Graduate students face bullying concerns

The University of Minnesota is taking action to address a previously unacknowledged problem in graduate schools: bullying.

Cody Vanasse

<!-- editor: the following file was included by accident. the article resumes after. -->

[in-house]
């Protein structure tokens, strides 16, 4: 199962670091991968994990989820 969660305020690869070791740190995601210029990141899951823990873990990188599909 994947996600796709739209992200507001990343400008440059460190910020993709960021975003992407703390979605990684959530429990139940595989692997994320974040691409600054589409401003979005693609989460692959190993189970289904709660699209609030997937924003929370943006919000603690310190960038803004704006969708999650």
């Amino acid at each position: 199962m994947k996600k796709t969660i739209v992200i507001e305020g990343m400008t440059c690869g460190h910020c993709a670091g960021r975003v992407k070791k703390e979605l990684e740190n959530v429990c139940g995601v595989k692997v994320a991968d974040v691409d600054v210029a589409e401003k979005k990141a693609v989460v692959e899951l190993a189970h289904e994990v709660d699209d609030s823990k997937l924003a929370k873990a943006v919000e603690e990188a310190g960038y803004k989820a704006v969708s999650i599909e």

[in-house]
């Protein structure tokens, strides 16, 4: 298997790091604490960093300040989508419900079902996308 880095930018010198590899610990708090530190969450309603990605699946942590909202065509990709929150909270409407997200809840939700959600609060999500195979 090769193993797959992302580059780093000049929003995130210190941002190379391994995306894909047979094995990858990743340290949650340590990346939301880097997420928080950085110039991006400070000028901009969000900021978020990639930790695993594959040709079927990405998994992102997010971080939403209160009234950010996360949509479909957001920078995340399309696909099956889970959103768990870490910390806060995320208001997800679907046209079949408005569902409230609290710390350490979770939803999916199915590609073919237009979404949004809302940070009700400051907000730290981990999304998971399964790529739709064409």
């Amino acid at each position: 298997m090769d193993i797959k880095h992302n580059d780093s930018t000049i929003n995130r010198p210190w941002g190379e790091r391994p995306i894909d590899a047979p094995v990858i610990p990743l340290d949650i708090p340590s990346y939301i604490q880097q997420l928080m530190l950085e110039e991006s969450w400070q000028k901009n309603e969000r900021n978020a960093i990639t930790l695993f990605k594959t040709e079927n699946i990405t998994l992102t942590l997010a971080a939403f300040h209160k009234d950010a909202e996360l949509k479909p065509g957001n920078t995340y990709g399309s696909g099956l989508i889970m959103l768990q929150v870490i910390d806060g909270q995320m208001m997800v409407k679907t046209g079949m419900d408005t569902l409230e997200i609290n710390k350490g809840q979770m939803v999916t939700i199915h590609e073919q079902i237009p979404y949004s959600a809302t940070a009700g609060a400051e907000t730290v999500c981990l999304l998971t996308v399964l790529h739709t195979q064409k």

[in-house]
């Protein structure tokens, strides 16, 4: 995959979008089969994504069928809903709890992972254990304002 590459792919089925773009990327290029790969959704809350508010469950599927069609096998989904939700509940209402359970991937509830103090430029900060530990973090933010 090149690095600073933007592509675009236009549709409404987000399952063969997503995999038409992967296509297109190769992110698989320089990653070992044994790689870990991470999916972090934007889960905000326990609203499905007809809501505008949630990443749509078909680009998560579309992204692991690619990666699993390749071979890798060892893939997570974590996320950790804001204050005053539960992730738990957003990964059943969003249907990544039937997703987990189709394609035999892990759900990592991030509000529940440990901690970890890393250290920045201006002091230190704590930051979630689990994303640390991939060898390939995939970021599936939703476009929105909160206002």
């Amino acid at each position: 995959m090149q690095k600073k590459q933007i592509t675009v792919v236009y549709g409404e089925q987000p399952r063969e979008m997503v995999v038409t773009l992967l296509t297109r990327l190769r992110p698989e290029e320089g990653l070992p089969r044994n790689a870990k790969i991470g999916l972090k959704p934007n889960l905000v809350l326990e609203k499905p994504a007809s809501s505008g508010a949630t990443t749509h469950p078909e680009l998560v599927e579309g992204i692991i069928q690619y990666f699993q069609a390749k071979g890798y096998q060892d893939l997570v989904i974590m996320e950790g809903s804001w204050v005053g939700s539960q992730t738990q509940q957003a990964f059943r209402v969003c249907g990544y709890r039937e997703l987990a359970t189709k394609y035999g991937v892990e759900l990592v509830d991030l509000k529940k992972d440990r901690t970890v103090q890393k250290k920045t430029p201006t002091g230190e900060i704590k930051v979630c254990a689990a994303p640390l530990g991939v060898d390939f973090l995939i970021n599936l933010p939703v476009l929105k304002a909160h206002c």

Students and faculty at the University of Minnesota are working to improve student bullying issues, prompted by a University-sponsored report addressing the problem of graduate student bullying on campus. The survey reported graduate students face bullying from three main sources âÄî faculty, fellow students and graduate advisors âÄî and are bullied through verbal hostility, negative personal affronts and hostile electronic communication. The Office for Conflict Resolution , the Student Conflict Resolution Center and a host of other graduate-related organizations have combined efforts to address bullying in the Graduate School. âÄúI donâÄôt think [bullying] is new behavior,âÄù Director of the Office for Conflict Resolution Carolyn Chalmers said. âÄúBut I do think we are becoming increasingly aware that if [bullying] goes unaddressed, it can cause serious harm.âÄù In 2007, the UniversityâÄôs Student Conflict Resolution Center, led by Director Jan Morse , conducted a survey on graduate student bullying. Morse began noticing an increase in graduate student bullying in 2006 but could not find literature on the issue. The survey found 19.2 percent of surveyed graduate students had been victims of harassment , and 16.2 percent of students had observed harassment. Of the approximately 2,000 respondents, 83 percent of students who encountered harassment issues felt the problem interfered with their ability to work or study , and nearly half of harassed students considered leaving the University as a result. âÄúWe wanted to focus on the causes, how to address and how to deal [with graduate student harassment],âÄù Morse said. âÄúWe received about 15 pages single-spaced of comments.âÄù To help promote awareness and prevent bullying, the Student Conflict Resolution Center and Office for Conflict Resolution hope to develop simple, straightforward action steps that victims of bullying and advisors dealing with complaints can use. Orientation for new graduate students now includes information from the Student Conflict Resolution Center addressing bullying, and school officials are also receiving training on how to handle and prevent bullying. The Conflict Resolution Center offers counseling to students dealing with harassment issues, but Morse said many of the students who had previously approached the center with bullying problems did not fill out the survey out of possible fear of professional or academic consequences. This may have contributed to an underestimation of the gravity of the graduate student bullying issue. Many graduate students dealing with bullying situations, Morse said, feel threatened and fear that if they do report instances of harassment, their future careers will suffer. âÄúIt doesnâÄôt take much to destroy the career of a young grad student,âÄù said Nathan Clough , a graduate student and member on the Conflict Resolution CenterâÄôs work group committee aimed at âÄúfostering academic excellence by promoting civil and respectful relationships through effective prevention of and response to hostile, offensive or intimidating behavior.âÄù Those dealing with professional conflicts face a unique dilemma. Many graduate students hold careers as research or teaching assistants, creating an overlap in their academic and professional lives. Graduate student advisors and faculty can serve as both academic mentors and professional supervisors, creating an uncertain relationship. Graduate students need their advisorâÄôs approval both academically and professionally, Clough said, in order to get the research opportunities and recommendations they will need later on in their professional lives. âÄúA lot of students are afraid that if they stand up theyâÄôll get blacklisted,âÄù Clough said. âÄúThere arenâÄôt really any resources to protect [students who speak out].âÄù Vice Provost for Student Affairs Jerry Rinehart said that he is pleased the University can be on the forefront of this issue but that there is âÄúno real simple answer.âÄù âÄúOn one hand, we wish there werenâÄôt any students dealing with [bullying],âÄù Rinehart said. âÄúBut on the other hand, this study gives us a good benchmark so we can take action to improve.âÄù